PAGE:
Did Speaker quit to save ANC during election time or was she set up?

Nosiviwe Mapisa-Nqakula during her time as defence minister. Picture: Oupa Mokoena/Independent Newspapers Archives

Nosiviwe Mapisa-Nqakula during her time as defence minister. Picture: Oupa Mokoena/Independent Newspapers Archives

Published Apr 4, 2024


Speculation is rife that embattled former National Assembly speaker Nosiviwe Mapisa-Nqakula was only asked by the ANC to resign to save face during an election period.

Some have asked whether the former defence minister was in this predicament because someone in the higher echelons of the ANC had thrown her under the bus because she had brought some integrity to Parliament.

Mapisa-Nqakula was granted R50 000 bail by the Pretoria Magistrate’s Court where she appeared on Thursday to face charges of corruption and money laundering after handing herself over to the Lyttelton police station in Centurion the same day.

Mapisa-Nqakula is facing 12 charges of corruption and one of money laundering following investigations into allegations she solicited about R4.5 million, of which R2.1m was received in cash during her time as defence minister from 2014 to 2021.

Her Bruma family home was raided by the National Prosecuting Authority’s (NPA) Investigative Directorate (ID) in the middle of March.

Reports said several designer bags and an expensive wig were seized during the raid. According to reports, ID members were also looking for a bear skin “with claws”.

After the raids, a source claimed that a Louis Vuitton bag containing a large amount of money was discovered at the house.

Mapisa-Nqakula’s husband and former police minister and ANC heavyweight, Charles Nqakula allegedly blocked the officers from entering her Indumba (her traditional worship hut) where she would practise as a sangoma.

There was apparently a stand-off between her husband and the police.

She resigned on Wednesday this week, a day after she lost her bid to interdict her arrest.

Mapisa-Nqakula is no stranger to controversy. The Sunday Independent previously reported that in 2021, the DA urged President Cyril Ramaphosa to institute an urgent Special Investigating Unit (SIU) investigation into allegations that Mapisa-Nqakula wasted millions of taxpayers’ rands on chartered flights and luxury accommodation.

The Star’s sister newspaper reported in 2021 that Mapisa-Nqakula allegedly spent:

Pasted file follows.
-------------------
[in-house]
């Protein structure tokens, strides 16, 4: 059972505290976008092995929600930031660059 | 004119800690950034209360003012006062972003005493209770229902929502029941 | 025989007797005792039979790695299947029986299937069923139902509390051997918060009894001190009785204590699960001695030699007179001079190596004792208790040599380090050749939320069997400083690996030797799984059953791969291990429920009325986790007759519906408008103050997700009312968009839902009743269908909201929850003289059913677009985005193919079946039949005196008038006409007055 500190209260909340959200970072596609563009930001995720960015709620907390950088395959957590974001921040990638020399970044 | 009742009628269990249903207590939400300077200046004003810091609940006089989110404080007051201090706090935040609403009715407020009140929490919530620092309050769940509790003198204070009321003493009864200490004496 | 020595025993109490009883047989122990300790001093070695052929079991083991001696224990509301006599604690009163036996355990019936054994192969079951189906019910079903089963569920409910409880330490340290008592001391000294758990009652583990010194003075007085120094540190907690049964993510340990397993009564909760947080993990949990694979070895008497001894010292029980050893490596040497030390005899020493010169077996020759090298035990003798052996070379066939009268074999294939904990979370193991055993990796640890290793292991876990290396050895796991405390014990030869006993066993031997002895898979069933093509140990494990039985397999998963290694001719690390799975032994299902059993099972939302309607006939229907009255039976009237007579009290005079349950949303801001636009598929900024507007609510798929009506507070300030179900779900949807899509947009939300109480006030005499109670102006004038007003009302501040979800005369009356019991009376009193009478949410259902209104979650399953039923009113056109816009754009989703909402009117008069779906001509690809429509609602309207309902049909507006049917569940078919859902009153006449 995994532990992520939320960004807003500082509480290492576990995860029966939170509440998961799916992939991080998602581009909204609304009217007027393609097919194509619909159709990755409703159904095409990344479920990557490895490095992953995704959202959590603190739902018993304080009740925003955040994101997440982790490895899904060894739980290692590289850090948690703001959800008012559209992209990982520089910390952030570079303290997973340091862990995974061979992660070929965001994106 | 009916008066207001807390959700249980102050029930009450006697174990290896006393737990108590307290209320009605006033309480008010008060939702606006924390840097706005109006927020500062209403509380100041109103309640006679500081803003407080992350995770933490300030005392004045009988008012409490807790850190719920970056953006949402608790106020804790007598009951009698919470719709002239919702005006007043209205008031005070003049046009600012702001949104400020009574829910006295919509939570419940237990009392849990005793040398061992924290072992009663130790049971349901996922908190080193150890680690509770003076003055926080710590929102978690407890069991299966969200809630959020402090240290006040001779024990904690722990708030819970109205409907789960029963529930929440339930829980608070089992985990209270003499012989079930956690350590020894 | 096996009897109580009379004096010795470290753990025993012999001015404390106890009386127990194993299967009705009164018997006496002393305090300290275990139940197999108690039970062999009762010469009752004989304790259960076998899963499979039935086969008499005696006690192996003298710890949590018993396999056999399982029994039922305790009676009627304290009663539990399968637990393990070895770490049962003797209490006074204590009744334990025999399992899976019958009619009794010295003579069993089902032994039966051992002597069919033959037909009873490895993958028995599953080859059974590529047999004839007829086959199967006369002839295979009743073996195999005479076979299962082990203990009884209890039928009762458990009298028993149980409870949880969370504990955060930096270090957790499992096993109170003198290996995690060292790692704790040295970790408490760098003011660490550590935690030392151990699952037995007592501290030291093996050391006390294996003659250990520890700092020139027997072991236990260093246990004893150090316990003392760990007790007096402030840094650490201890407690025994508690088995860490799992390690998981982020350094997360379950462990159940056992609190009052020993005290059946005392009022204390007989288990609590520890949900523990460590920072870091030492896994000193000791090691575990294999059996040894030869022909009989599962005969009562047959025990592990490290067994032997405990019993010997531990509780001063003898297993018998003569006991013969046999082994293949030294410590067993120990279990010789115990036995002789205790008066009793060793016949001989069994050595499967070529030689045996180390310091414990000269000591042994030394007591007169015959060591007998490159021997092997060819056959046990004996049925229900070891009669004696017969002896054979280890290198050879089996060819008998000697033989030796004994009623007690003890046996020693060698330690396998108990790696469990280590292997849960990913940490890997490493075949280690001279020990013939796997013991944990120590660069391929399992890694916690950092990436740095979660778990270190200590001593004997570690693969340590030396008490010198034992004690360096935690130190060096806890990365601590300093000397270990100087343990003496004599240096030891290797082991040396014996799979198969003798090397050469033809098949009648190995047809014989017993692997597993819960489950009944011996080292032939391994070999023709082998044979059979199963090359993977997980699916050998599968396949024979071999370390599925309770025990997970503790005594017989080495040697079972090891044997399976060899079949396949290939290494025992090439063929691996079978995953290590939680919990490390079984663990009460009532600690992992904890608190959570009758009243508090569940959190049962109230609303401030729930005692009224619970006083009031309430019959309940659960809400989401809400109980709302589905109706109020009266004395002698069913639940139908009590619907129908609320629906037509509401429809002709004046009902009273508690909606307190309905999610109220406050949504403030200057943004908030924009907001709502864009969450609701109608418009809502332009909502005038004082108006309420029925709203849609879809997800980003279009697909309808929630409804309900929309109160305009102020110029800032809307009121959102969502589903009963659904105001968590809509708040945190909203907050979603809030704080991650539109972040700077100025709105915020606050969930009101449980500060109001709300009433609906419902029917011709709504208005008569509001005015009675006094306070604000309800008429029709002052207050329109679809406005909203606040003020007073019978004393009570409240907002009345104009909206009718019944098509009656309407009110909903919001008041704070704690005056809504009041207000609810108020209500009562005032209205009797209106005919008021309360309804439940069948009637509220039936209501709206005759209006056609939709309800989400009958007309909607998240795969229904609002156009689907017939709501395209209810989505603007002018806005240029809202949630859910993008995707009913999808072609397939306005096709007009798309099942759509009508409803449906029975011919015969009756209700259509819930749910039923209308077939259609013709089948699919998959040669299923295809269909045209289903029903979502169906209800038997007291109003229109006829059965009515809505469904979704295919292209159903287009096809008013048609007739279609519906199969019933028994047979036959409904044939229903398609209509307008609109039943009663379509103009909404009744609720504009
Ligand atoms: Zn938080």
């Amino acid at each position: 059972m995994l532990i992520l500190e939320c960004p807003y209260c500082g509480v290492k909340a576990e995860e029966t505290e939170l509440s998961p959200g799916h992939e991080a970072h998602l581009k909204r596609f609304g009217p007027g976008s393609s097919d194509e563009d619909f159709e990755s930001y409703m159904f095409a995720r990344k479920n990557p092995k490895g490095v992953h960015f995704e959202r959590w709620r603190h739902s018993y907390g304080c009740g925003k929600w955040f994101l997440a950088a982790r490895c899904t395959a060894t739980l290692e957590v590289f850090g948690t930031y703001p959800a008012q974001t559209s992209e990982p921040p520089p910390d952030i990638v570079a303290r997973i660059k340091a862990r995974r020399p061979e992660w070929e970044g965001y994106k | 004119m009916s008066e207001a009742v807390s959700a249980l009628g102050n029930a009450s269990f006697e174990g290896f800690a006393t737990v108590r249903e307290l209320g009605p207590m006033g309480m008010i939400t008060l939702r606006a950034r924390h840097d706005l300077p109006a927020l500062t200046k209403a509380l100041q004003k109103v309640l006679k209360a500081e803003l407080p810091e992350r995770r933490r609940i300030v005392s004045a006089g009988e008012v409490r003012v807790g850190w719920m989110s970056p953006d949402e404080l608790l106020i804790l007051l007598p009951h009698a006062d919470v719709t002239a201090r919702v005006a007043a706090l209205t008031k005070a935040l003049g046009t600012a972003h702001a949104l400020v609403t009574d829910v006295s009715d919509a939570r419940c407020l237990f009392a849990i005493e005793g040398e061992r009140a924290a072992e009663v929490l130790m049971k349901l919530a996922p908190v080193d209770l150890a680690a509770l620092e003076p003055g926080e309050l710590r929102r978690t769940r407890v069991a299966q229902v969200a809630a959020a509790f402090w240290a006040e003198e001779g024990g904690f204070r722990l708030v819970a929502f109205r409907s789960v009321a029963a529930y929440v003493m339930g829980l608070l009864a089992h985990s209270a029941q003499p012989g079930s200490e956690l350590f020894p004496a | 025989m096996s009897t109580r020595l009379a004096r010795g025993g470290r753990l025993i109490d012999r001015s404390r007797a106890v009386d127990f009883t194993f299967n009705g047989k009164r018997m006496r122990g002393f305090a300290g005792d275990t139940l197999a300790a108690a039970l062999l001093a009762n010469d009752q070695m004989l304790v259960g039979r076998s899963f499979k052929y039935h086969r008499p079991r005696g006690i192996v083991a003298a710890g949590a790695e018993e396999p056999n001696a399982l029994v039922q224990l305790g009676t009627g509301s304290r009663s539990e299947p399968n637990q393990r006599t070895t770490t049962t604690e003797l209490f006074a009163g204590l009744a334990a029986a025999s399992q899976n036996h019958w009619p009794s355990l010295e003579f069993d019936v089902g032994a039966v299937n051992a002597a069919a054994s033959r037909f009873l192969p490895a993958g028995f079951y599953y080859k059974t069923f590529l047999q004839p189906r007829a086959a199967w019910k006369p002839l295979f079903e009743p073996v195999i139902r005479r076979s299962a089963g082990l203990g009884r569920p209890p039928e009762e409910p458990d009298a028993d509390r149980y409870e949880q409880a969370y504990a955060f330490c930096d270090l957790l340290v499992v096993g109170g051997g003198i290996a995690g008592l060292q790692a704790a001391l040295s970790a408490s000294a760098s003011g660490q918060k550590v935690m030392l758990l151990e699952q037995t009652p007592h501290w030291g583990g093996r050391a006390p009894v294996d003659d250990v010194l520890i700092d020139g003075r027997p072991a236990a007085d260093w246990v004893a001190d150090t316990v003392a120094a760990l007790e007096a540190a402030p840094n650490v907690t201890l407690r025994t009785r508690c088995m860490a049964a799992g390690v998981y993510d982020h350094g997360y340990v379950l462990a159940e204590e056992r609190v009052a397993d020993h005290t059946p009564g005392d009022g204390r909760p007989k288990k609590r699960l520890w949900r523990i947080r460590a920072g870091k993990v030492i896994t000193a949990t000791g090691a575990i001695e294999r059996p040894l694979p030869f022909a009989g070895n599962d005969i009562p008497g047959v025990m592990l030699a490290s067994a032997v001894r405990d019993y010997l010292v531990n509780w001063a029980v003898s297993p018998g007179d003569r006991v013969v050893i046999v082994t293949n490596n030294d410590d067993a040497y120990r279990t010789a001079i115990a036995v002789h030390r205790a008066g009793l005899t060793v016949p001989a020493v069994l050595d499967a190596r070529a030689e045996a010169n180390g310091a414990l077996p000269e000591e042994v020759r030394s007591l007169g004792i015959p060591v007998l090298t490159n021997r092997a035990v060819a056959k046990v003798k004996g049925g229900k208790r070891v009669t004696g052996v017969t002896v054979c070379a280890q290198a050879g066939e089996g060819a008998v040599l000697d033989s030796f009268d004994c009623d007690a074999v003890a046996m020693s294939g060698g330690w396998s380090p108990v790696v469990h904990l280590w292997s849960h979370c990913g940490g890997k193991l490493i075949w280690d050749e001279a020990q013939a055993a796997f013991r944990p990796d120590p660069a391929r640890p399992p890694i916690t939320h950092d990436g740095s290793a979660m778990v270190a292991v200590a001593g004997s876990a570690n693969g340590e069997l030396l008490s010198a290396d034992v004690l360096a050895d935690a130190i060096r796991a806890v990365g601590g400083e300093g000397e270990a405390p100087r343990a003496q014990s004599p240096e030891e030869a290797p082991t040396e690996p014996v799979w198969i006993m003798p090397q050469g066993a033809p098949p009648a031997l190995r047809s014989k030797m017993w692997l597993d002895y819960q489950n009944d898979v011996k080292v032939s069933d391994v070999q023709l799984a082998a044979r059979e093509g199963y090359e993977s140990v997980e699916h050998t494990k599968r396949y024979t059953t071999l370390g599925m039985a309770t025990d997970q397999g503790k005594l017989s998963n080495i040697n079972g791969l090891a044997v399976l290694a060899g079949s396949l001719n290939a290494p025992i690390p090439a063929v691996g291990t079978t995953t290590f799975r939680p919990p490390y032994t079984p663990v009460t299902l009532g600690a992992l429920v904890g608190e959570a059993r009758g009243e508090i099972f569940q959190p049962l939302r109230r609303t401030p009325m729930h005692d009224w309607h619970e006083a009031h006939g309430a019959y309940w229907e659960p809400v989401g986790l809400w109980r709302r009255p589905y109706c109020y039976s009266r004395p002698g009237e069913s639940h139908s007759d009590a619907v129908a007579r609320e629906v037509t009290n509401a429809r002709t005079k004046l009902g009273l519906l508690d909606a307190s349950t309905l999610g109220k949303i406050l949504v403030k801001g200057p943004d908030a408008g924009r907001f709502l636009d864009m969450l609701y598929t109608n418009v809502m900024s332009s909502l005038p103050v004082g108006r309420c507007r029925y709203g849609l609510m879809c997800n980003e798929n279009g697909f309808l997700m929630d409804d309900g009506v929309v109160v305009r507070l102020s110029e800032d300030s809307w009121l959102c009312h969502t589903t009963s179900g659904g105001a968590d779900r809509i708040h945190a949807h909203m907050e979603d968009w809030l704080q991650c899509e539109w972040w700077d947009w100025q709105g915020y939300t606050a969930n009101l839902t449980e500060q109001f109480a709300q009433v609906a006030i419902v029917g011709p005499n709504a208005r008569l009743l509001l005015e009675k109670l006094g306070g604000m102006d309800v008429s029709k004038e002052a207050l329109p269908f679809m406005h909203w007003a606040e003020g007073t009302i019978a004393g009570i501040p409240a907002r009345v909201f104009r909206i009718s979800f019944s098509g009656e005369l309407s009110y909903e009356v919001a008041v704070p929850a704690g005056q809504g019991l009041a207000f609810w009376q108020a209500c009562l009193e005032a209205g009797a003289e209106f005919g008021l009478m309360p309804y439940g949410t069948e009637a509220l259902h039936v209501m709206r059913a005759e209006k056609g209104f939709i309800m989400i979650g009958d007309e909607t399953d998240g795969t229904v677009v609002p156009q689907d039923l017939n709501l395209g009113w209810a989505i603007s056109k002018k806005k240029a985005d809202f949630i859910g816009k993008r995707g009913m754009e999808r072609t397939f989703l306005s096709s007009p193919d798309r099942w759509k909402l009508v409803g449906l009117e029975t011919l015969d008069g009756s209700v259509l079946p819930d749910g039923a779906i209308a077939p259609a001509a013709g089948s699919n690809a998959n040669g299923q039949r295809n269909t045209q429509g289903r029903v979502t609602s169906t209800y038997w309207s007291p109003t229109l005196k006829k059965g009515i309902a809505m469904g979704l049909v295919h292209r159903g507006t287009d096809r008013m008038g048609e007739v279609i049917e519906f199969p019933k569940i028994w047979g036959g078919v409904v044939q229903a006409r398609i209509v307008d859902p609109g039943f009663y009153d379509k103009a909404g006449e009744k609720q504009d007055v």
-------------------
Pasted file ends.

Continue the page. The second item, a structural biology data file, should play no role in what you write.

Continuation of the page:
* R4 million on a chartered flight from Waterkloof Air Force Base in Pretoria to Cairo in Egypt in April 2019.

* R400 000 on a five-day stay in the Marriott Essex House, a luxury hotel overlooking Central Park in New York, in September 2019.

* R350 000 in November 2019 for a six-day stay at the Hotel Du Collectionneur Arc de Triomphe in Paris, France, for her and three departmental attachés. And an Avis transport bill of nearly R150 000.

* R2.5 million to charter an aircraft to Angola, Guinea, Ghana, and Togo, which bizarrely included a flight from Lanseria International Airport to Cape Town International Airport and one from Waterkloof Air Force Base to Lanseria International Airport, which was within driving distance.

On Wednesday night the ANC noted her resignation, saying it valued a commitment to maintain the image and the reputation of the organisation.

However, reports were rife that ANC chief whip and national executive committee (NEC) member Pemmy Majodina were behind Mapisa Nqakula’s woes.

It was previously reported that she expressed her wish for the NPA to charge Mapisa-Nqakula in a leaked text conversation with former Ekurhuleni mayor and NEC member Mzwandile Masina.

Political analyst DR Ongama Mtimka, speaking on national television yesterday, said Mapisa-Nqakula’s decision to resign broke an impasse.

“Had it not happened the ANC had the capability to protect her up until she exits, something that they would not want to do during an election period.

“The step-aside rule was going to be triggered as soon as she was charged. It's an interesting one that things went so fast in the last two weeks that she has been able to offer to the party her resignation – that helps her avoid a protracted mutually damaging battle between the ANC and opposition parties,” he said.

He said if the allegations were true, they would be forming part of the modus operandi that politicians had established in public office for personal gain.

“It’s interesting because these allegations only surfaced some time ago… and get her at a time when I feel she actually had a redemptive path. I think that she brought some consciousness to legality in Parliament,” he said.

The Star

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